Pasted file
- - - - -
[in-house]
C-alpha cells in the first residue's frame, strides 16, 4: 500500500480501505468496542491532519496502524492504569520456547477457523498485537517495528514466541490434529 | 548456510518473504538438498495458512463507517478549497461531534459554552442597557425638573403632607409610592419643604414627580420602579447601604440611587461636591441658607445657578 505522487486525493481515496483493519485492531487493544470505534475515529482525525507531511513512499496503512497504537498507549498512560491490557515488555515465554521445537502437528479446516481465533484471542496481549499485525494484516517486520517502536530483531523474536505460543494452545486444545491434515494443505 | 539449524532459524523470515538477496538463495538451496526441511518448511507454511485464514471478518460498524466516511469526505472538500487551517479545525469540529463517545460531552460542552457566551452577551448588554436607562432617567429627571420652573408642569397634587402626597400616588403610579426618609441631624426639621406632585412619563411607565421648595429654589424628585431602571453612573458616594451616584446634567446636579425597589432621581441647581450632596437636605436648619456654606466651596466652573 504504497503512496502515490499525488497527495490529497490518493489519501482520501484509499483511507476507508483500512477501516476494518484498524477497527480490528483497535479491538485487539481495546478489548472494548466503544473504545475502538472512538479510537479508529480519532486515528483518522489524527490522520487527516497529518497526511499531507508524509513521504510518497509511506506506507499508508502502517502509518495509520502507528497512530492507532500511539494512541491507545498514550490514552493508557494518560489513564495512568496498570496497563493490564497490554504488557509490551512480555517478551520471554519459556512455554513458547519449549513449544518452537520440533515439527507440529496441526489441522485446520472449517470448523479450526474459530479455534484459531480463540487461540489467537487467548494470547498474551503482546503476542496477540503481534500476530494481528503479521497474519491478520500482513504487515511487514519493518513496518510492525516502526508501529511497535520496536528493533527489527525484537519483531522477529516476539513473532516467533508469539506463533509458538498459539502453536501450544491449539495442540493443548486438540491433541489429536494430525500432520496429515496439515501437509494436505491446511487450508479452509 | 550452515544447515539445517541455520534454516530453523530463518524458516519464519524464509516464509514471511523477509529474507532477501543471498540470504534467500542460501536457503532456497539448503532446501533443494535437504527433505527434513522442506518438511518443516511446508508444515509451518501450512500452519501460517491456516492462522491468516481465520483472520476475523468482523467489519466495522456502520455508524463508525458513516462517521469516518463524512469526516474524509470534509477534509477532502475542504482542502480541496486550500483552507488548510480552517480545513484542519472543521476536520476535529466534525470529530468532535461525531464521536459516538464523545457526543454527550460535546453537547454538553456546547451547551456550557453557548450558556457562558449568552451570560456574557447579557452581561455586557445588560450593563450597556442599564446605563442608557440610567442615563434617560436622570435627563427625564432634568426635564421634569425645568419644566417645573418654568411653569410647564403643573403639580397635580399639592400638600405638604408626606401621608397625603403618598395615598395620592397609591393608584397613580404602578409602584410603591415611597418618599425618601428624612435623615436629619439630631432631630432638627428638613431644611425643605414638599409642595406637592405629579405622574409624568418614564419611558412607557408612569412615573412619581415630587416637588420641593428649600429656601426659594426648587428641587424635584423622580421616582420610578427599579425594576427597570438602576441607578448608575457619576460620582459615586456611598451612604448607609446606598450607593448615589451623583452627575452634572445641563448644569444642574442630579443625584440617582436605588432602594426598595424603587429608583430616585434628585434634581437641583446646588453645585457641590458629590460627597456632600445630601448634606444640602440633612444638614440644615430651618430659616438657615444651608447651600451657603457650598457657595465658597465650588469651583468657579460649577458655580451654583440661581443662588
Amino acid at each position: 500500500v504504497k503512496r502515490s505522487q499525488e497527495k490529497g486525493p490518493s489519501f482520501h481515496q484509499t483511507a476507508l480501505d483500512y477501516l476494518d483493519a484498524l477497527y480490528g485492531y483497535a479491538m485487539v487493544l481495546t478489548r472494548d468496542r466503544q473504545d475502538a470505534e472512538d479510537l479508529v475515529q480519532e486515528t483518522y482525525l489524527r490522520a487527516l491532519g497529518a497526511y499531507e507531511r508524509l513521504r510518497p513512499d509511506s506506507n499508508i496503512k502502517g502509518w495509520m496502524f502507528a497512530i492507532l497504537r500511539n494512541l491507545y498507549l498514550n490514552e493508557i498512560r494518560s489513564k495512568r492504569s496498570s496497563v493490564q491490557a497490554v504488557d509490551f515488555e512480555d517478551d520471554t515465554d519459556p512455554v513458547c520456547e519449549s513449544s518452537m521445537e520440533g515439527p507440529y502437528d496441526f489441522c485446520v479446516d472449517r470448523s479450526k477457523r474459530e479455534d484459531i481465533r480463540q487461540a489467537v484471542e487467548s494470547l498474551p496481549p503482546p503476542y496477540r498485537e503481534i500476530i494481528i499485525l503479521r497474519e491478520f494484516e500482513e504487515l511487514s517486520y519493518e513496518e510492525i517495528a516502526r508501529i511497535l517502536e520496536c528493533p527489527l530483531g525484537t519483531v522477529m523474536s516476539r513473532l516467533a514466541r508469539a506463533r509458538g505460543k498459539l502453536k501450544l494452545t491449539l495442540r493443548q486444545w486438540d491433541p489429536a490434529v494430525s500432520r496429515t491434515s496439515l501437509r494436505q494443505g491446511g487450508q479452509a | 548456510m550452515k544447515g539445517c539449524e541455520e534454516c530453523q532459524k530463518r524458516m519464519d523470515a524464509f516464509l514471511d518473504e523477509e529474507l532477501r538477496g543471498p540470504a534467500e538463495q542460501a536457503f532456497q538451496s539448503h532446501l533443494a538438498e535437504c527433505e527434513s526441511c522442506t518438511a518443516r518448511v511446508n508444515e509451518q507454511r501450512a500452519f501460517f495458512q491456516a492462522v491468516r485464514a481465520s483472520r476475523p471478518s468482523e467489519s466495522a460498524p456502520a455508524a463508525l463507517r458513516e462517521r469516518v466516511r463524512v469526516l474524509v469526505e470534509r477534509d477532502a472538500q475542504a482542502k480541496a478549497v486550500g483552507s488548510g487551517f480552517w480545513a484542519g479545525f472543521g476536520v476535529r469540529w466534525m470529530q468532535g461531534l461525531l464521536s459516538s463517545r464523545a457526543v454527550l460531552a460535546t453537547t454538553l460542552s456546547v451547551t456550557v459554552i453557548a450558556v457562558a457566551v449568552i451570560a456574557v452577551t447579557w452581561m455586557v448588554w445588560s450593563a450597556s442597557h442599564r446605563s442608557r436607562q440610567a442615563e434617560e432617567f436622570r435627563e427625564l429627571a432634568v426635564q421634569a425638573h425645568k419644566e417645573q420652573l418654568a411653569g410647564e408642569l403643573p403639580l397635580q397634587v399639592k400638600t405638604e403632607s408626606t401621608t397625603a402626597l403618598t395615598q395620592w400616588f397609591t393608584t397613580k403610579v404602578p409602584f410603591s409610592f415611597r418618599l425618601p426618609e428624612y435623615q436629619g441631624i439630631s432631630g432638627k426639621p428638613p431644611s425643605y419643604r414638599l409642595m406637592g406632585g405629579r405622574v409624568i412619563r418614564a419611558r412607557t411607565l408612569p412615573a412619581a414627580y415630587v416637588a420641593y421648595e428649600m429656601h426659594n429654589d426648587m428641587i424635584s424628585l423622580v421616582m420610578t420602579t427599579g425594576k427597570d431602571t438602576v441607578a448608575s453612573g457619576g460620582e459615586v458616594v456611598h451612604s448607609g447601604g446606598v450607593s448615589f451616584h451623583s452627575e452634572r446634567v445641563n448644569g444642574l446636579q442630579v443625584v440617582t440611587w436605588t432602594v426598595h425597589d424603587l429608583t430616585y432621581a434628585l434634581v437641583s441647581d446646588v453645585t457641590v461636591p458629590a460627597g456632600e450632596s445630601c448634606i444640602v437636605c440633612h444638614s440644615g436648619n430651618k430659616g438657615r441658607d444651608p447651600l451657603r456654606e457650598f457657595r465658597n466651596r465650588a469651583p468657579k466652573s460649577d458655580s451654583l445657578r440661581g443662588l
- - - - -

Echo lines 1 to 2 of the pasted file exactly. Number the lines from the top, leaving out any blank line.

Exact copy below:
[in-house]
C-alpha cells in the first residue's frame, strides 16, 4: 500500500480501505468496542491532519496502524492504569520456547477457523498485537517495528514466541490434529 | 548456510518473504538438498495458512463507517478549497461531534459554552442597557425638573403632607409610592419643604414627580420602579447601604440611587461636591441658607445657578 505522487486525493481515496483493519485492531487493544470505534475515529482525525507531511513512499496503512497504537498507549498512560491490557515488555515465554521445537502437528479446516481465533484471542496481549499485525494484516517486520517502536530483531523474536505460543494452545486444545491434515494443505 | 539449524532459524523470515538477496538463495538451496526441511518448511507454511485464514471478518460498524466516511469526505472538500487551517479545525469540529463517545460531552460542552457566551452577551448588554436607562432617567429627571420652573408642569397634587402626597400616588403610579426618609441631624426639621406632585412619563411607565421648595429654589424628585431602571453612573458616594451616584446634567446636579425597589432621581441647581450632596437636605436648619456654606466651596466652573 504504497503512496502515490499525488497527495490529497490518493489519501482520501484509499483511507476507508483500512477501516476494518484498524477497527480490528483497535479491538485487539481495546478489548472494548466503544473504545475502538472512538479510537479508529480519532486515528483518522489524527490522520487527516497529518497526511499531507508524509513521504510518497509511506506506507499508508502502517502509518495509520502507528497512530492507532500511539494512541491507545498514550490514552493508557494518560489513564495512568496498570496497563493490564497490554504488557509490551512480555517478551520471554519459556512455554513458547519449549513449544518452537520440533515439527507440529496441526489441522485446520472449517470448523479450526474459530479455534484459531480463540487461540489467537487467548494470547498474551503482546503476542496477540503481534500476530494481528503479521497474519491478520500482513504487515511487514519493518513496518510492525516502526508501529511497535520496536528493533527489527525484537519483531522477529516476539513473532516467533508469539506463533509458538498459539502453536501450544491449539495442540493443548486438540491433541489429536494430525500432520496429515496439515501437509494436505491446511487450508479452509 | 550452515544447515539445517541455520534454516530453523530463518524458516519464519524464509516464509514471511523477509529474507532477501543471498540470504534467500542460501536457503532456497539448503532446501533443494535437504527433505527434513522442506518438511518443516511446508508444515509451518501450512500452519501460517491456516492462522491468516481465520483472520476475523468482523467489519466495522456502520455508524463508525458513516462517521469516518463524512469526516474524509470534509477534509477532502475542504482542502480541496486550500483552507488548510480552517480545513484542519472543521476536520476535529466534525470529530468532535461525531464521536459516538464523545457526543454527550460535546453537547454538553456546547451547551456550557453557548450558556457562558449568552451570560456574557447579557452581561455586557445588560450593563450597556442599564446605563442608557440610567442615563434617560436622570435627563427625564432634568426635564421634569425645568419644566417645573418654568411653569410647564403643573403639580397635580399639592400638600405638604408626606401621608397625603403618598395615598395620592397609591393608584397613580404602578409602584410603591415611597418618599425618601428624612435623615436629619439630631432631630432638627428638613431644611425643605414638599409642595406637592405629579405622574409624568418614564419611558412607557408612569412615573412619581415630587416637588420641593428649600429656601426659594426648587428641587424635584423622580421616582420610578427599579425594576427597570438602576441607578448608575457619576460620582459615586456611598451612604448607609446606598450607593448615589451623583452627575452634572445641563448644569444642574442630579443625584440617582436605588432602594426598595424603587429608583430616585434628585434634581437641583446646588453645585457641590458629590460627597456632600445630601448634606444640602440633612444638614440644615430651618430659616438657615444651608447651600451657603457650598457657595465658597465650588469651583468657579460649577458655580451654583440661581443662588